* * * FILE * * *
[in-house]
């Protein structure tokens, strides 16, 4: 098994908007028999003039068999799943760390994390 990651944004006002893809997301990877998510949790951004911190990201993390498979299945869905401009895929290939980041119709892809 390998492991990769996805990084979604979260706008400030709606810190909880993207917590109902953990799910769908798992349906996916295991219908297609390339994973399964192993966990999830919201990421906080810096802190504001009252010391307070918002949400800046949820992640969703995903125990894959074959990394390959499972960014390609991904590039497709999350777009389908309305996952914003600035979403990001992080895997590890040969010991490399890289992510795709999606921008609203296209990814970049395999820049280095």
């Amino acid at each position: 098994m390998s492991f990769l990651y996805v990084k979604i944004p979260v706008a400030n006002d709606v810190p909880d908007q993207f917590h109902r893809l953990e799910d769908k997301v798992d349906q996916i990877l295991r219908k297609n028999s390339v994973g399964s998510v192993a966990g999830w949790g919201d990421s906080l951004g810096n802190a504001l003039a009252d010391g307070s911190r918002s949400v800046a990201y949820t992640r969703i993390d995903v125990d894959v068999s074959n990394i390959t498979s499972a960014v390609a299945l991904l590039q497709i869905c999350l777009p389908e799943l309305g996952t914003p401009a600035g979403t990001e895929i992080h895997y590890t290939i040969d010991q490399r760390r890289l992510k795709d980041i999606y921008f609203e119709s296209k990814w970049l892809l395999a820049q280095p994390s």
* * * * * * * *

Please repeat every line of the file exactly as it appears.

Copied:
[in-house]
């Protein structure tokens, strides 16, 4: 098994908007028999003039068999799943760390994390 990651944004006002893809997301990877998510949790951004911190990201993390498979299945869905401009895929290939980041119709892809 390998492991990769996805990084979604979260706008400030709606810190909880993207917590109902953990799910769908798992349906996916295991219908297609390339994973399964192993966990999830919201990421906080810096802190504001009252010391307070918002949400800046949820992640969703995903125990894959074959990394390959499972960014390609991904590039497709999350777009389908309305996952914003600035979403990001992080895997590890040969010991490399890289992510795709999606921008609203296209990814970049395999820049280095």
């Amino acid at each position: 098994m390998s492991f990769l990651y996805v990084k979604i944004p979260v706008a400030n006002d709606v810190p909880d908007q993207f917590h109902r893809l953990e799910d769908k997301v798992d349906q996916i990877l295991r219908k297609n028999s390339v994973g399964s998510v192993a966990g999830w949790g919201d990421s906080l951004g810096n802190a504001l003039a009252d010391g307070s911190r918002s949400v800046a990201y949820t992640r969703i993390d995903v125990d894959v068999s074959n990394i390959t498979s499972a960014v390609a299945l991904l590039q497709i869905c999350l777009p389908e799943l309305g996952t914003p401009a600035g979403t990001e895929i992080h895997y590890t290939i040969d010991q490399r760390r890289l992510k795709d980041i999606y921008f609203e119709s296209k990814w970049l892809l395999a820049q280095p994390s």